We often look to God and hope His will fits into our agenda. Whether subconsciously or not, we want Him to squeeze into our schedule and confirm our plans for a happy life. But, it doesn’t take long to realize that God doesn’t conform to our carefully crafted hopes and dreams. He’s so much greater, and has so much more for us, than we can ever imagine.
We see this evidenced in and through the life of Peter. When he and his fishing buddies encounter Jesus they find him compelling enough to literally drop what they are doing and follow Him. Not too long into their journey, after a few miraculous healings and powerful exorcisms, they begin to realize He is more than just your average Rabbi.
He dines with the worst of sinners. He instructs them to feed their enemies, to give thieves the shirt off their back, to forgive when offended – not just once, but 70 x 7 times. Even the wind and the seas obey Him! Who is this guy?
In John 6, just after the Feeding of the 5000, Jesus calls those who were casually hanging around to really follow Him. Nearly everybody drifts away. This kind of Jesus who calls for commitment and self-sacrifice isn’t who they are looking for. But a few remain, captivated by the words of Jesus. Peter recognizes Jesus as “the Holy One of God” who proclaims “words of eternal life.”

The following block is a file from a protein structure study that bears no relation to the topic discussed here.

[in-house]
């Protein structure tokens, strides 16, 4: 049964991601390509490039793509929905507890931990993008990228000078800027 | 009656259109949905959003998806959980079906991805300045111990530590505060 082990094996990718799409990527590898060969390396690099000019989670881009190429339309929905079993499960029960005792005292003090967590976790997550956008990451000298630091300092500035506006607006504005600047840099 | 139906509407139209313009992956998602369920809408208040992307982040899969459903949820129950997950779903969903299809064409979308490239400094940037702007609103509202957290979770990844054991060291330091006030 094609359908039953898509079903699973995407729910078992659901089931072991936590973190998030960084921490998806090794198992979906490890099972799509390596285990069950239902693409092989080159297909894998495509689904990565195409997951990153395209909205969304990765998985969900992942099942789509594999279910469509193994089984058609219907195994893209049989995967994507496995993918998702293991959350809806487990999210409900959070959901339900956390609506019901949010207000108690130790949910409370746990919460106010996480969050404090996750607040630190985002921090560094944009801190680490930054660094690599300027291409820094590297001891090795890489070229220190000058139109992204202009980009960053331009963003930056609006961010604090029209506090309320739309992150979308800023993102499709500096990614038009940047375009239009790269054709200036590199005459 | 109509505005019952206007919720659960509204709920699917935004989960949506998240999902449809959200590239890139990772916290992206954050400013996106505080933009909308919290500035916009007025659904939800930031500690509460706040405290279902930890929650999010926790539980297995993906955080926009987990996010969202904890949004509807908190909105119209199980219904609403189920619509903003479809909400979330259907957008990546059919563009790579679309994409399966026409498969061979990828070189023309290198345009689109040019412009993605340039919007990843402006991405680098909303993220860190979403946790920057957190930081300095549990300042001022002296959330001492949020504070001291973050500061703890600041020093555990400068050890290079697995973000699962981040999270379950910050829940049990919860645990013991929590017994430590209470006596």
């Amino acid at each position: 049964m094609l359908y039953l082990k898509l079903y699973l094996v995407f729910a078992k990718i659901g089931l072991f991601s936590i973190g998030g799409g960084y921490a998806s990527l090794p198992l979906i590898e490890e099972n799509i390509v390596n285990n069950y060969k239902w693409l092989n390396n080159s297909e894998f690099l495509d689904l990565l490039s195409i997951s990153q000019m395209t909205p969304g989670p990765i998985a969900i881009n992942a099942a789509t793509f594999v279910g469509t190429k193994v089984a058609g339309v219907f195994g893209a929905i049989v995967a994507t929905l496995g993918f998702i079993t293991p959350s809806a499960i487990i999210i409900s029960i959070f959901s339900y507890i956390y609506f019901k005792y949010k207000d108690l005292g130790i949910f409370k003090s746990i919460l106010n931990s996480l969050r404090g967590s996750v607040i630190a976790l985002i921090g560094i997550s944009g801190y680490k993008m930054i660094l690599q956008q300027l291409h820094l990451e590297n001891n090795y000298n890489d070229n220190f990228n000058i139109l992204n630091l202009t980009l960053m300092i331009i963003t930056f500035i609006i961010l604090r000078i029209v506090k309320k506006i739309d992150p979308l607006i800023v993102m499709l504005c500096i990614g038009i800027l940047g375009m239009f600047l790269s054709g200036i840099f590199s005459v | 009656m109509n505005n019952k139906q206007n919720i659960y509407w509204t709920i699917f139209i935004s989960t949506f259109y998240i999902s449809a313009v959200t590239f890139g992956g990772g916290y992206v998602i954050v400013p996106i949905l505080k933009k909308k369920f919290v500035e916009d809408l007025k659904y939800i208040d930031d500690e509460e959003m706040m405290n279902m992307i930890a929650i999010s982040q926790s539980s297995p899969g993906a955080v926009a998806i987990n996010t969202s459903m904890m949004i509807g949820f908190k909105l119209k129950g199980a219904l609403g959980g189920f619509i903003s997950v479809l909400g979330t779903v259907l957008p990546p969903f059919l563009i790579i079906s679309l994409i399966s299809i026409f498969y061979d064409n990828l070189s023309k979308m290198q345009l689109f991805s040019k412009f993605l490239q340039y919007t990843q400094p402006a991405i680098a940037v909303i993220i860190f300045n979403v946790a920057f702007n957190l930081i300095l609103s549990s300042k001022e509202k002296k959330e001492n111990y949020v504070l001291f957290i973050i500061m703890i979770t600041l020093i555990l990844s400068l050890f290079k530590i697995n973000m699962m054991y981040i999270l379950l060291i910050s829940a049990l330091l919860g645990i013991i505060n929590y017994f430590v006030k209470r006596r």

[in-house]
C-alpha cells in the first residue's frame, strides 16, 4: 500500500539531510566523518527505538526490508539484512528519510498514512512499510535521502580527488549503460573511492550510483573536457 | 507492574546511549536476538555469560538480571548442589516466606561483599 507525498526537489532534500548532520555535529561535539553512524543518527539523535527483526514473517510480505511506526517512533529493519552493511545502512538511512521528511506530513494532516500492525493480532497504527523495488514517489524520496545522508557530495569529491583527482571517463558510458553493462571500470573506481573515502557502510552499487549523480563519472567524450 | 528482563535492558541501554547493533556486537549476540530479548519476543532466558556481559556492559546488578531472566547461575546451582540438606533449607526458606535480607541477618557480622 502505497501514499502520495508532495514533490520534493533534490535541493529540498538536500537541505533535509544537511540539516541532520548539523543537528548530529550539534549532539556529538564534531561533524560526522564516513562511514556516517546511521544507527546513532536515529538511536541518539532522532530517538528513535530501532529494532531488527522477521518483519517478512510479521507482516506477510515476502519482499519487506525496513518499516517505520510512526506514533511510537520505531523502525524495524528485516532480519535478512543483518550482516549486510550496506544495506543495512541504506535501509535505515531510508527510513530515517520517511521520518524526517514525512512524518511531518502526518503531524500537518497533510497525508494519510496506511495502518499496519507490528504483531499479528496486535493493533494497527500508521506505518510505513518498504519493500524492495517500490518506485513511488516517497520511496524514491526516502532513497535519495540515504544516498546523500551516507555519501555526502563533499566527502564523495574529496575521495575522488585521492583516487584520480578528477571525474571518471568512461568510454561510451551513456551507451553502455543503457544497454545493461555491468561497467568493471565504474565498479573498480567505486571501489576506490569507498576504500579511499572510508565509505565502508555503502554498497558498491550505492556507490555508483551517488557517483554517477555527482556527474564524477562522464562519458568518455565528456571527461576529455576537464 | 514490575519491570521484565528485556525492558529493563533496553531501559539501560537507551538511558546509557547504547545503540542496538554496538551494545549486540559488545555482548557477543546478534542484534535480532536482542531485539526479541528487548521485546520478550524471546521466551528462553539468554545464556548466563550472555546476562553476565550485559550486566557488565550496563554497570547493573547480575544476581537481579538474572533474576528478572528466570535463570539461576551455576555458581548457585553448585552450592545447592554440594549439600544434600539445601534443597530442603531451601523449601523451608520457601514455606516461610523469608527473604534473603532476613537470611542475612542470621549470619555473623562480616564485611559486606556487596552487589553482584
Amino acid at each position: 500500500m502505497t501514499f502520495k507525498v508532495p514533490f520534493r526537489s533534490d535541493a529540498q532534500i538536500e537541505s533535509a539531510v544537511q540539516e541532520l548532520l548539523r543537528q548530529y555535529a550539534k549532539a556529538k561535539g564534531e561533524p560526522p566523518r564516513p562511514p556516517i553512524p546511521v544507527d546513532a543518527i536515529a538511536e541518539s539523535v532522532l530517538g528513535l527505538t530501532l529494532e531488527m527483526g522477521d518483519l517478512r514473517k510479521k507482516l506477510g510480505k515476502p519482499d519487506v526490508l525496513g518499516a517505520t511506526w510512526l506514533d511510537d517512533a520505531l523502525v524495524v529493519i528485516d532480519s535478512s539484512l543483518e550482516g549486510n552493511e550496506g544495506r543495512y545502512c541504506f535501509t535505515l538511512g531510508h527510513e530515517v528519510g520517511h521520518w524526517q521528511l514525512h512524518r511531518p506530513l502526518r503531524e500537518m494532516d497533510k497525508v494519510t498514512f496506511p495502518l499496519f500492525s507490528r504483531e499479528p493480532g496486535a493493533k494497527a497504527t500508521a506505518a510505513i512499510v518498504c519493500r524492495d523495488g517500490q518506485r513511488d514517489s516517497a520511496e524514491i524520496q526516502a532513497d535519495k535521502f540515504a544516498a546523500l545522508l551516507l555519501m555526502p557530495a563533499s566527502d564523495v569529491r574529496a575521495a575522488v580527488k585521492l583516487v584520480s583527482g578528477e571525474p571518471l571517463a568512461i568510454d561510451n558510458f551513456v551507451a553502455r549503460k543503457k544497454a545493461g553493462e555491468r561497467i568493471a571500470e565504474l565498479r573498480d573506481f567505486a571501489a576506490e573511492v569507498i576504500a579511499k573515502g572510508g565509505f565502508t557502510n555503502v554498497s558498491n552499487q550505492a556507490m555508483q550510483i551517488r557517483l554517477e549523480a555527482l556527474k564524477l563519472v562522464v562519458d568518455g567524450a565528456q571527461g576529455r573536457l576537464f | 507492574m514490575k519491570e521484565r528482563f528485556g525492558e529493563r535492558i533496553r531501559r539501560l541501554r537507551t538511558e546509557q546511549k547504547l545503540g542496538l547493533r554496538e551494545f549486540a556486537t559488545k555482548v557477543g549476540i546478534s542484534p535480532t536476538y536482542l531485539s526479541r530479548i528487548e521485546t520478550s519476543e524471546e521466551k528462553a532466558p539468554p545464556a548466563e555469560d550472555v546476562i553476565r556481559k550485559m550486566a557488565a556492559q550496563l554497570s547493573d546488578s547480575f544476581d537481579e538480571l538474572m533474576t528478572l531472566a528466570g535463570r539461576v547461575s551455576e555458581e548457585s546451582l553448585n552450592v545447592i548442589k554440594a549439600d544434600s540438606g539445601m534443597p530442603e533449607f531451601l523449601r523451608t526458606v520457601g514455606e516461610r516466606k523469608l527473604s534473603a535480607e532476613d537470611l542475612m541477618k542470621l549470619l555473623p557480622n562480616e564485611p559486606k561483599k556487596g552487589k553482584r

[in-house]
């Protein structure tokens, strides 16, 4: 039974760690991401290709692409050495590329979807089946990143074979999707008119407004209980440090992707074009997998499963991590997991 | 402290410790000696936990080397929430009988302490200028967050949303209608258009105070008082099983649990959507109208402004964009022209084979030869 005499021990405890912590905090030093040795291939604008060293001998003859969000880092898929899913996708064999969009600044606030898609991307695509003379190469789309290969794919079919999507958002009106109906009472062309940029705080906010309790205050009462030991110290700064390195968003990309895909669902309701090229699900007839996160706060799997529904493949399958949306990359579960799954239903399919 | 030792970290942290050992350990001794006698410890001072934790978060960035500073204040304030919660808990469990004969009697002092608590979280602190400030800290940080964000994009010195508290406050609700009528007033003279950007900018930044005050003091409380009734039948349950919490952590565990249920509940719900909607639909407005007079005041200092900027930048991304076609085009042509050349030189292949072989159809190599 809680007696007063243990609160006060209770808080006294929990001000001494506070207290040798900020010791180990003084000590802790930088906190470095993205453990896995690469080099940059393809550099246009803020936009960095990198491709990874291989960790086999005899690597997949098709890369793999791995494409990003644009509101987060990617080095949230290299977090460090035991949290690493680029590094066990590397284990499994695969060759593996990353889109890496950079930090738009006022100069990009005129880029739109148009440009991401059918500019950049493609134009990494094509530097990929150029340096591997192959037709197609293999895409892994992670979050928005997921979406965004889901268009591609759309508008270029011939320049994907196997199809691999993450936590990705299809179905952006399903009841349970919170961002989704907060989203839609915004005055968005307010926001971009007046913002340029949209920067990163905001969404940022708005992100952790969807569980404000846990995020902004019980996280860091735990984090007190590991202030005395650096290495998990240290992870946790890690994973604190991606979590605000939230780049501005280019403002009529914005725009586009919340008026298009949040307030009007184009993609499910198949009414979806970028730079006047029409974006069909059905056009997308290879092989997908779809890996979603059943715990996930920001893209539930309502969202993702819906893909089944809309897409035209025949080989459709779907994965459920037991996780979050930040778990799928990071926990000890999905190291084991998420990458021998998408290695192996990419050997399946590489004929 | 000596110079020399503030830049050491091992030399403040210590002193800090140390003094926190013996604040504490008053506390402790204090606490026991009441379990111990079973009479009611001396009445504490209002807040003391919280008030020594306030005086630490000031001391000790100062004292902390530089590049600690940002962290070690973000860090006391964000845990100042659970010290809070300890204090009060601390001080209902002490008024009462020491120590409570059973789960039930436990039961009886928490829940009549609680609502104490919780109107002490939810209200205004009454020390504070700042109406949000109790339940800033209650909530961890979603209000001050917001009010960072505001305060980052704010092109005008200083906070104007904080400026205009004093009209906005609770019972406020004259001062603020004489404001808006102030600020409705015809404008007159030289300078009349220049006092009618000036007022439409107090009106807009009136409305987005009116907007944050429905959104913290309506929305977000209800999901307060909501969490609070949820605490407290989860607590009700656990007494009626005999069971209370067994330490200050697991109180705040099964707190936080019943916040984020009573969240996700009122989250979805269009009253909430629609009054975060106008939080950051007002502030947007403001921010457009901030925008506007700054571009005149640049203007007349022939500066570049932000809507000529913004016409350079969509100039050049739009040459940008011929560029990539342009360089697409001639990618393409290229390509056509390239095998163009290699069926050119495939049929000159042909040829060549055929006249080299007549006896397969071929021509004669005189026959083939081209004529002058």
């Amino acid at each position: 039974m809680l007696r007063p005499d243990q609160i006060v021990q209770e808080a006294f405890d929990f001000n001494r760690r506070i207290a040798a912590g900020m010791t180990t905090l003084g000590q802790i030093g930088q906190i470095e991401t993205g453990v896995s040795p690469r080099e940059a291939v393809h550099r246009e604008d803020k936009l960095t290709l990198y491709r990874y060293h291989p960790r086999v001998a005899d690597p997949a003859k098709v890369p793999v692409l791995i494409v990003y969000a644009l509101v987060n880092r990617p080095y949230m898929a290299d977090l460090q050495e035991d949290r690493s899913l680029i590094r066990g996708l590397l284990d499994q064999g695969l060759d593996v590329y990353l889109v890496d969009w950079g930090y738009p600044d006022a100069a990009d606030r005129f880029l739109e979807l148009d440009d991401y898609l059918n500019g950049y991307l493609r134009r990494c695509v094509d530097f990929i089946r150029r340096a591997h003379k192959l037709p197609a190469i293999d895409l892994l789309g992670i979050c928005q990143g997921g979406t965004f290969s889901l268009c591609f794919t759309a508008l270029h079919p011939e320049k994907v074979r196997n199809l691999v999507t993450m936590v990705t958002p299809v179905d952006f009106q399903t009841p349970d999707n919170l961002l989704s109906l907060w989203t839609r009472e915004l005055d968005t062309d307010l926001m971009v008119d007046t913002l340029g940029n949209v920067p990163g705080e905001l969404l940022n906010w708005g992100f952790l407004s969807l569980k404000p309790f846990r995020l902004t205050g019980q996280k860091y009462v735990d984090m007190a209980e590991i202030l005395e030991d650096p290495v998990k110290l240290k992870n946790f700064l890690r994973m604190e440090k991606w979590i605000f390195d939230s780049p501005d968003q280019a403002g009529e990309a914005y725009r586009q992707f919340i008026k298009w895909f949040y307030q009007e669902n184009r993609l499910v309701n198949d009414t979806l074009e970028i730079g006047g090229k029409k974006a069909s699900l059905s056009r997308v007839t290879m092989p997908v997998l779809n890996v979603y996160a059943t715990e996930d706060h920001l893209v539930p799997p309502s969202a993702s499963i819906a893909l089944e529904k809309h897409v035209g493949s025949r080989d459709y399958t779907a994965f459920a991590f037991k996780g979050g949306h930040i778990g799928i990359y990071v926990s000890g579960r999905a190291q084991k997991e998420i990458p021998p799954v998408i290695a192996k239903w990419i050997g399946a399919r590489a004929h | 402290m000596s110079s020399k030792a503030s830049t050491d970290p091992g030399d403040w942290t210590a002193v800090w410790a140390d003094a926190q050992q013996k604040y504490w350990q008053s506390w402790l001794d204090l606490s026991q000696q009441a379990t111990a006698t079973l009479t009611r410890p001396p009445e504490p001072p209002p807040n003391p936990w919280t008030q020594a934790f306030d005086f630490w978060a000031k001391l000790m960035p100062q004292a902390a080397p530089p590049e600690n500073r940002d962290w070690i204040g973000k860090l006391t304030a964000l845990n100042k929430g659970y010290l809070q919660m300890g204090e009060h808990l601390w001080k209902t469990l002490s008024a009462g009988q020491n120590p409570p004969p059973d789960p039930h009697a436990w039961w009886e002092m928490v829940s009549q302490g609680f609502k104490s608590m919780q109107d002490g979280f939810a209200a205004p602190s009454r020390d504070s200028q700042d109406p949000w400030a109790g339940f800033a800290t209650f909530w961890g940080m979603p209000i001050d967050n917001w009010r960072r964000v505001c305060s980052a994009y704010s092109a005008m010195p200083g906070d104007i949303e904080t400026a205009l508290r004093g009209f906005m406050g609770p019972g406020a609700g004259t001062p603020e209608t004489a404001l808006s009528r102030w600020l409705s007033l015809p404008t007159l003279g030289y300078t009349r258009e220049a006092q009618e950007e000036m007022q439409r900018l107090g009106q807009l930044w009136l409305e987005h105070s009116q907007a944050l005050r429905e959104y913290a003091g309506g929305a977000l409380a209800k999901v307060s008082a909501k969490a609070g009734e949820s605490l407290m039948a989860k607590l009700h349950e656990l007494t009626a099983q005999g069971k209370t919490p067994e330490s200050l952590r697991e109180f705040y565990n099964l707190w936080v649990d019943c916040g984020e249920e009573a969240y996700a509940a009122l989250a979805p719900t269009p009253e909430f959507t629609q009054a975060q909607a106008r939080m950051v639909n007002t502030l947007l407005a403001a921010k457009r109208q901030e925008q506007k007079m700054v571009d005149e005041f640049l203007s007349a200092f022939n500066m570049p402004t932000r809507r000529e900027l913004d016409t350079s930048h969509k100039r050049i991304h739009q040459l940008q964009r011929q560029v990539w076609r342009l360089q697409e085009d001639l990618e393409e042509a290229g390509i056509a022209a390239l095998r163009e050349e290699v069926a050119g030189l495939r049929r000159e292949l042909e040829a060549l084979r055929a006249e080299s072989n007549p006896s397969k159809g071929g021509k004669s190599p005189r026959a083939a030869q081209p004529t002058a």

A whole lot more happens in Peter’s life between John 6 and John 21, but I’m quite certain Jesus isn’t the Messiah Peter expects. Like most of the Jews of that day, he is looking for a warrior, a King, one who would overthrow the government and reign supreme. Peter and the rest thought that’s who Jesus is…until He’s nailed to the cross. Then resurrected, then ascended! He is so much more.
Jesus is the King, on His terms, not ours.
Everything about Peter’s life changes when he meets Jesus. He goes from casting a net to preaching the gospel. He leaves the safety and familiarity of the sea to follow the wild and unfathomable Creator of the Universe. A perfect picture of what it’s really like to take up your cross and follow Christ.
I Peter, a letter written toward the end of Peter’s life, give us a glimpse into his heart for Jesus, his shepherd’s heart for God’s children, and his compassionate heart for the lost. It doesn’t take very long to see the depth of Peter’s love for the Lord forged in the white hot fires of affliction. It’s encouraging to know that we’re reading inspired words penned by a man who walked closely with the Savior.
If you’re studying along with us, approach your time in this great book of Scripture with humility. Open your heart and your hands and receive what He has for you – on His terms. Also, approach your study with a sense of expectancy. God’s Word is living and active, sharper than any two-edged sword, piercing as far as the division of soul and spirit, of both joints and marrow, and is able to judge the thoughts and intention of your heart” (Hebrews 4:12). And, finally, approach this season in I Peter poised and ready for transformation
There is only one way of reading that is congruent with the Holy Scriptures, “do not always remain bent over the pages; often lean back and close your eyes over a line you have been reading again, and let it’s meaning spread through your blood…Let it enter your soul as food enters your stomach, spread through your blood, and become holiness and love and wisdom (paraphrase from Eugene Peterson’s Eat This Book).